In the show this time, Dr Rainer Beck explains the complexities of studying galactic magnetic fields, Hannah Stacey talks to us about strong gravitational lensing, and your astronomical questions are answered by Dr Joe Zuntz in Ask an Astronomer.
JodBite with Hannah Stacey
Hannah Stacey talks to us about her year as a Masters student at JBCA. When not presenting the Jodcast, Hannah tries to make sense of the quasar population. She explains how gravitational lensing can be used to observe and magnify objects in the distant universe and how she uses gravity as a magnifying glass to trace activity in quasars. She describes the tools of her trade (eMerlin) and the principles behind multi-dish radio observations and gives us an overview of her results and what they tell us about these distant powerhouses.
Interview with Dr Rainer Beck
Dr Rainer Beck works at the Max Planck Institute for Radio Astronomy where he researches cosmic magnetic fields. He tells us how we can use radio polarisation to observe magnetic fields in galaxies their relation to star formation. We find out how we can use background quasars to measure foreground fields and why the Square Kilometre Array will tell us when magnetism appeared in the Universe.
Ask an Astronomer
Dr Joe Zuntz answers your astronomical questions:
- Phillip asks, "Is there such a thing as dark radiation?"
- Ike asks about the rules for interacting photons
- Robert says: "How does special relativity affect measurements of the Sun's mass?"
Odds and Ends
The Cassini imaging team have measured the libration of Enceladus and determined that a large ocean lurks beneath its surface. The existence of a subsurface sea beneath the south pole was already known due the ejection of water plumes from southern crustal fractures but the size of this sea was not well constrained. By 'locking on' to particular surface features, such as craters, and measuring the wobble of the moon due to tidal interactions with Saturn, the team were able to indirectly probe the interior of the moon. They found the extent of the wobbling, or libration, is not consistent with a body whose crust is rigidly coupled to the core and instead, the surface appears to be hiding an ocean that completely envelops the moon's core. Cassini will flyby Enceladus on October 30th while the plumes are at their most active and will attempt to carefully measure the composition of its watery output. For more information, read the press release here and the paper here.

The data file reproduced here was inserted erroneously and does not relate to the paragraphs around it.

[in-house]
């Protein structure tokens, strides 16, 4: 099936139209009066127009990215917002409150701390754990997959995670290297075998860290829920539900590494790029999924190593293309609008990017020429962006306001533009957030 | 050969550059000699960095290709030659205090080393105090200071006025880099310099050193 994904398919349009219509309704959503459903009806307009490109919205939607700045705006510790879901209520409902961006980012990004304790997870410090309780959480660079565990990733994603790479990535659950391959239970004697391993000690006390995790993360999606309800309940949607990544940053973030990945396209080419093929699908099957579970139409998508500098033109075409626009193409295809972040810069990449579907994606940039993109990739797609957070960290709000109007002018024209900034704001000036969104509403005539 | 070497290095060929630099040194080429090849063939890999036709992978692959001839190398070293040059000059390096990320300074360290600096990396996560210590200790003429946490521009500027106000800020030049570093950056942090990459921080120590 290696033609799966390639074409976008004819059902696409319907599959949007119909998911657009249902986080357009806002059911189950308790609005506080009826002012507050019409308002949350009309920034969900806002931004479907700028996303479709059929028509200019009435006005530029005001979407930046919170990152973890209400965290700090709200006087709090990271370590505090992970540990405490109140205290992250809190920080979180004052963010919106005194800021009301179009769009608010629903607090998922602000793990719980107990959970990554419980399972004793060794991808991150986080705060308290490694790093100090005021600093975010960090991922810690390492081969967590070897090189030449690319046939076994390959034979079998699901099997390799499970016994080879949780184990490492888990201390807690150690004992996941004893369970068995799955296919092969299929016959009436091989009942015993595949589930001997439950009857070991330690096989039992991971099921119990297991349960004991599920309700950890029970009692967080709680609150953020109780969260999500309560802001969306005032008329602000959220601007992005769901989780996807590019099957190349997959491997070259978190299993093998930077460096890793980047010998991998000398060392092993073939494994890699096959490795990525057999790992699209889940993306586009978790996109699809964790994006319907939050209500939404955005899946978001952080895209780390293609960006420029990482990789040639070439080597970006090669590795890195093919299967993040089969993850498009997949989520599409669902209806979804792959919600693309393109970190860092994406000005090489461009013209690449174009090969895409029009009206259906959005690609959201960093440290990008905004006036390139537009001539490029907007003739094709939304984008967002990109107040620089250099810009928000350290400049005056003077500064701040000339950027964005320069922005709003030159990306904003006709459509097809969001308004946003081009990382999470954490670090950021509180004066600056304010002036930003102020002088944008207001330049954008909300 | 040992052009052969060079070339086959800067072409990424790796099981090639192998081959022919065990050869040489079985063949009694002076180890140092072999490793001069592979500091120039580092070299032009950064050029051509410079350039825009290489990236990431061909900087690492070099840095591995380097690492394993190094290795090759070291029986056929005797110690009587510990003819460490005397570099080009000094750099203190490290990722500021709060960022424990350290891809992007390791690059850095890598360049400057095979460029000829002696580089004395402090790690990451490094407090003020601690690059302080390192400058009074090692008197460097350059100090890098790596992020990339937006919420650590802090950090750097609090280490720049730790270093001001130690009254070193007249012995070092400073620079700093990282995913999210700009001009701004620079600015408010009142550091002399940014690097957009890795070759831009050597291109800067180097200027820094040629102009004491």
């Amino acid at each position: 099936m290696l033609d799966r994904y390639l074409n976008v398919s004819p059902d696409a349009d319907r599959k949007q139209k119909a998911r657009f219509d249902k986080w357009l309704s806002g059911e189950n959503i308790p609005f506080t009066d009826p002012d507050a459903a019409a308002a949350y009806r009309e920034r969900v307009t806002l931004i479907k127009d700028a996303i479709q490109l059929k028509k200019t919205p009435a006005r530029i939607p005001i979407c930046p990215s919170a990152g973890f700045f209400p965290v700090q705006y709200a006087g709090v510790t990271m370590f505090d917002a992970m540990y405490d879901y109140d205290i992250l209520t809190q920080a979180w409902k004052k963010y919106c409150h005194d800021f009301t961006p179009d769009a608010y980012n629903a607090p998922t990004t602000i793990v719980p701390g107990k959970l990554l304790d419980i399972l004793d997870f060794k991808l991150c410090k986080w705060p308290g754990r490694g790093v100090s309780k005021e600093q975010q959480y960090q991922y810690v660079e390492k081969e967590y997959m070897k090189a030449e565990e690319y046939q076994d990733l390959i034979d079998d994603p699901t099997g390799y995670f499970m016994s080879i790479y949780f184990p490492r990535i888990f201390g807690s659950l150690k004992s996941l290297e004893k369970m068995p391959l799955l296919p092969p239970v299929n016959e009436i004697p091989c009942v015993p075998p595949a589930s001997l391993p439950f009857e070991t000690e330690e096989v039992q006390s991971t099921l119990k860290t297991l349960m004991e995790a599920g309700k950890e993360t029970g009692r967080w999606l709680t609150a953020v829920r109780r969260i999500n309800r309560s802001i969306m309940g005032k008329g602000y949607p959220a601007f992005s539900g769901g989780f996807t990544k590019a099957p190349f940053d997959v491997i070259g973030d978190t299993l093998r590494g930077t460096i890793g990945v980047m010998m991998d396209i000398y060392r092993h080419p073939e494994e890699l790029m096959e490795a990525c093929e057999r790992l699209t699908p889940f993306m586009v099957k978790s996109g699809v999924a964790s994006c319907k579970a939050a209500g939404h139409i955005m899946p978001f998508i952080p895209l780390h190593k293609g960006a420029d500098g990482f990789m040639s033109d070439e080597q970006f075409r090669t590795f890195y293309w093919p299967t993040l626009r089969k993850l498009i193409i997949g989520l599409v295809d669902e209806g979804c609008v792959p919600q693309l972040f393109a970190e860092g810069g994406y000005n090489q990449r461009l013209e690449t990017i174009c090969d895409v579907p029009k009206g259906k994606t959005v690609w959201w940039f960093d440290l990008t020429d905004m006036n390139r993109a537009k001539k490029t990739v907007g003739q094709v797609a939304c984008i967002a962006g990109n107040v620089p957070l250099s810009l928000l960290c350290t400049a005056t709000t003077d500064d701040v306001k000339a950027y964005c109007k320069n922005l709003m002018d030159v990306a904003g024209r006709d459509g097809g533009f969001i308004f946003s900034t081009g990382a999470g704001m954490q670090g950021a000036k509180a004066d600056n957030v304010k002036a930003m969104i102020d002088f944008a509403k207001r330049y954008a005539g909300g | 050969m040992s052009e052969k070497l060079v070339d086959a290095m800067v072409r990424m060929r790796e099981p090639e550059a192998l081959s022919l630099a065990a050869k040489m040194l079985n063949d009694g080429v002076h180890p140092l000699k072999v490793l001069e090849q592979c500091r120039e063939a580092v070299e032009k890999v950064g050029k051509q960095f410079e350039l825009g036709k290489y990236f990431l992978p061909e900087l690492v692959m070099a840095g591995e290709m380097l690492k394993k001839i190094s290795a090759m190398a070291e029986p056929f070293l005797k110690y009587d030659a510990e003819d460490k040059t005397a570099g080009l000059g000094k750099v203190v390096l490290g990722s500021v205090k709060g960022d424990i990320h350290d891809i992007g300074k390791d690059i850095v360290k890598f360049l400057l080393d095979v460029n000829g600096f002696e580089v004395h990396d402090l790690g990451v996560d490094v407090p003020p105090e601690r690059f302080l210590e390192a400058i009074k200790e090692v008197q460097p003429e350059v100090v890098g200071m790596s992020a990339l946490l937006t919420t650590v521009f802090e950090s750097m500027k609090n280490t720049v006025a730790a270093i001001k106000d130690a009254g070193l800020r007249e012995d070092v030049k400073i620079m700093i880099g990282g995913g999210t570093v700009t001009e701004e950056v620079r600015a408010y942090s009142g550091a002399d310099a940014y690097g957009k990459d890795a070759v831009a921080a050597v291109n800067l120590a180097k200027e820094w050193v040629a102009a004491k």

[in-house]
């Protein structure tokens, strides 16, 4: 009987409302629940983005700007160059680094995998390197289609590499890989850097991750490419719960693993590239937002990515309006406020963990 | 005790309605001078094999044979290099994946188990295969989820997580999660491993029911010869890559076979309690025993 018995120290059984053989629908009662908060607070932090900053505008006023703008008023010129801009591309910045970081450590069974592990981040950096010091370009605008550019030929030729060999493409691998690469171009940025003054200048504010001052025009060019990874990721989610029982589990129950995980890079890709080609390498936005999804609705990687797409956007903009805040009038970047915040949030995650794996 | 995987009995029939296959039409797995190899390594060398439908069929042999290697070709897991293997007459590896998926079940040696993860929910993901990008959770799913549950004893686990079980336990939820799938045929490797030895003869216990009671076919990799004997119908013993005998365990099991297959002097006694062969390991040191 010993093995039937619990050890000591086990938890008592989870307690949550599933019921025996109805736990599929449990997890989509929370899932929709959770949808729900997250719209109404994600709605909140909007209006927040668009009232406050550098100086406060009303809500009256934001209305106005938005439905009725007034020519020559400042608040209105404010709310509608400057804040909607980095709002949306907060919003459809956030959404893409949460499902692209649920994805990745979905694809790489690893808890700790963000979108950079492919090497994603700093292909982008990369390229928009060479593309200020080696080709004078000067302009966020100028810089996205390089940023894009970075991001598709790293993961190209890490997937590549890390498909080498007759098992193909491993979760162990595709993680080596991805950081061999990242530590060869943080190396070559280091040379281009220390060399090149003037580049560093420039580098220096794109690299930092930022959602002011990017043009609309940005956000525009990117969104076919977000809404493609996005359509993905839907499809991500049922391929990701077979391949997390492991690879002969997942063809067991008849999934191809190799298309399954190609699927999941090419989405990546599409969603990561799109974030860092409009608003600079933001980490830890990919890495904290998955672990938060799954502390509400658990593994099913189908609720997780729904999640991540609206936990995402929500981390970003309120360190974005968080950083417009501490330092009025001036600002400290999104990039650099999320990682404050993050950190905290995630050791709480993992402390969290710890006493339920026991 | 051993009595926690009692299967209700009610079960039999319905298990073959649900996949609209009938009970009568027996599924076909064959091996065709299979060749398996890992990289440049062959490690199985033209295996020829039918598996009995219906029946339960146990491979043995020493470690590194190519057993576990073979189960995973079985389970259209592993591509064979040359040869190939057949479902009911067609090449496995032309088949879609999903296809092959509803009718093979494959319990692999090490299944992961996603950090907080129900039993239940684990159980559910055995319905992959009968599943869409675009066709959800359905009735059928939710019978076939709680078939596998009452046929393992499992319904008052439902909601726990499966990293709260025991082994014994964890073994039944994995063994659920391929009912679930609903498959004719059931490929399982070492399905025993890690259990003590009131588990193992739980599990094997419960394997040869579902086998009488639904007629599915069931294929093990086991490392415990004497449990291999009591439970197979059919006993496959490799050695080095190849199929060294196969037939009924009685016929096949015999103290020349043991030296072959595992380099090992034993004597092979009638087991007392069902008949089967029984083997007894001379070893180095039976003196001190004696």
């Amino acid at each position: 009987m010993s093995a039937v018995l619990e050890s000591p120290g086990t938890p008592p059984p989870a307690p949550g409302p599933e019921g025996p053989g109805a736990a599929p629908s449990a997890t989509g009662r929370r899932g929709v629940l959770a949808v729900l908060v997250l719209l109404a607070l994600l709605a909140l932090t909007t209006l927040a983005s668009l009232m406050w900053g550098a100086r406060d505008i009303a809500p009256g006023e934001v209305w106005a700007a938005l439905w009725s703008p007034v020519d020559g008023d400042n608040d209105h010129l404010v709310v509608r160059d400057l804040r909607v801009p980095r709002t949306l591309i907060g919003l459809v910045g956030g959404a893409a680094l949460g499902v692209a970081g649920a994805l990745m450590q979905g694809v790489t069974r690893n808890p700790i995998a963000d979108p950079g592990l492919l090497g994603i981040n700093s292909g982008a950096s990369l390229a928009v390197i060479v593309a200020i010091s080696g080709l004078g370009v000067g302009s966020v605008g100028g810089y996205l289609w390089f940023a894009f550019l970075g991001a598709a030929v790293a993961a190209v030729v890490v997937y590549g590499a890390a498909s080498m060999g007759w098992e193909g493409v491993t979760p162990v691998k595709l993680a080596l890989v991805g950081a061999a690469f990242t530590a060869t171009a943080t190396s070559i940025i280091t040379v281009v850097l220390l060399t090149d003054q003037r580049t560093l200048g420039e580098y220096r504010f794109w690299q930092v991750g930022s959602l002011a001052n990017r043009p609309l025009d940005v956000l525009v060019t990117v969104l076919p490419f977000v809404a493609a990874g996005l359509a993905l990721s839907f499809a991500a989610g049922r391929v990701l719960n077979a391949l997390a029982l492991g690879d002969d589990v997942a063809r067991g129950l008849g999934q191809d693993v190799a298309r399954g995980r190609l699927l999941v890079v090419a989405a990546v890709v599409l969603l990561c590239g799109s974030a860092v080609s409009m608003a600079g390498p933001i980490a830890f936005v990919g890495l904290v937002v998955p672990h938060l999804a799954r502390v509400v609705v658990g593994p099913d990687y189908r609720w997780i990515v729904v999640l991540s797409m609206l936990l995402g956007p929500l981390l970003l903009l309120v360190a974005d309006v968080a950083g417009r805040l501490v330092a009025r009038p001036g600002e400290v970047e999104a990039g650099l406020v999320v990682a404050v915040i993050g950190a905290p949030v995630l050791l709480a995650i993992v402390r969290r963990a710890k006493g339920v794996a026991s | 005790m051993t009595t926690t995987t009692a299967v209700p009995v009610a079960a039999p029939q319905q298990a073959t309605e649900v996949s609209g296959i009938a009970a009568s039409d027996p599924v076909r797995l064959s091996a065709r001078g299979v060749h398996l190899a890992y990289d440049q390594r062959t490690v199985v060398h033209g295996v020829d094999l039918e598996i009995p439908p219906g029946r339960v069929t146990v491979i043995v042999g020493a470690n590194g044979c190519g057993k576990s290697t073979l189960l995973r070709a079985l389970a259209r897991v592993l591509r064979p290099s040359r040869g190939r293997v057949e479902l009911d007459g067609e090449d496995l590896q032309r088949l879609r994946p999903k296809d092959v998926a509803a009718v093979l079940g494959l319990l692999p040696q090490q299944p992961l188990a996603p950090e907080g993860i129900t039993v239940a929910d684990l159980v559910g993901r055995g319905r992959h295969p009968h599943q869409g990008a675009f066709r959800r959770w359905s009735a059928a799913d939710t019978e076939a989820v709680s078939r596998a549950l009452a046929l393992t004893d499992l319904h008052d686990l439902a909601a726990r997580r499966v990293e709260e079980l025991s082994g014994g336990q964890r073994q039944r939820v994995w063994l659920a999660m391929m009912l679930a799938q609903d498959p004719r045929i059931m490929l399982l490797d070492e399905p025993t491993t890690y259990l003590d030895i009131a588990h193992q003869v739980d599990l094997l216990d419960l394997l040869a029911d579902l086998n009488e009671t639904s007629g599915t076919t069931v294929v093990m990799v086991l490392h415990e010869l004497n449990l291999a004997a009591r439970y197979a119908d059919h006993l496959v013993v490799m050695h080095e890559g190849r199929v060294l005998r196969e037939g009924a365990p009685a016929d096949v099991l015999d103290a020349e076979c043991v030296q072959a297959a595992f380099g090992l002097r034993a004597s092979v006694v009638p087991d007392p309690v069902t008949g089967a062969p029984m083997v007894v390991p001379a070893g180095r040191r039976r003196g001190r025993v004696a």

Jet Propulsion Laboratory recently gave an update on a new class of rovers that they are designing in collabroation with Standford University and the Massachusetts Institute of Technology. The rovers, called hedgehog robots, are cubes with spikes that are designed to roll using internal flywheels rather than using wheels. This design is particularly useful for roving around a low gravity environment such as a comet or asteroid where a traditional rover with wheels may bounce off of the surface or flip easily. More details, including videos, are provided in the JPL press release or the Space.com news article on the rovers.
Nasa's "Year in Space" mission is halfway through and to mark this occasion they have released some interesting facts about what will happen to astronaut Scott Kelly's body while he spends a year on the ISS. Read about it here. In other news from space, a team of scientists have performed experiments to determine whether whiskey aged in space tastes different to whiskey aged on earth. Find out more here.
|JodBite:||Hannah Stacey and Benjamin Shaw|
|Interview:||Dr Rainer Beck and Indy Leclercq|
|Ask An Astronomer:||Dr Joe Zuntz and Monique Henson|
|Presenters:||George Bendo, Fiona Healy and Benjamin Shaw|
|Editors:||Charlie Walker, Ian Harrison, Monique Henson and Benjamin Shaw|
|Segment Voice:||Kerry Hebden|
|Website:||Benjamin Shaw and Stuart Lowe|
|Cover art:||A roving hedgehog CREDIT: Wikimedia Commons|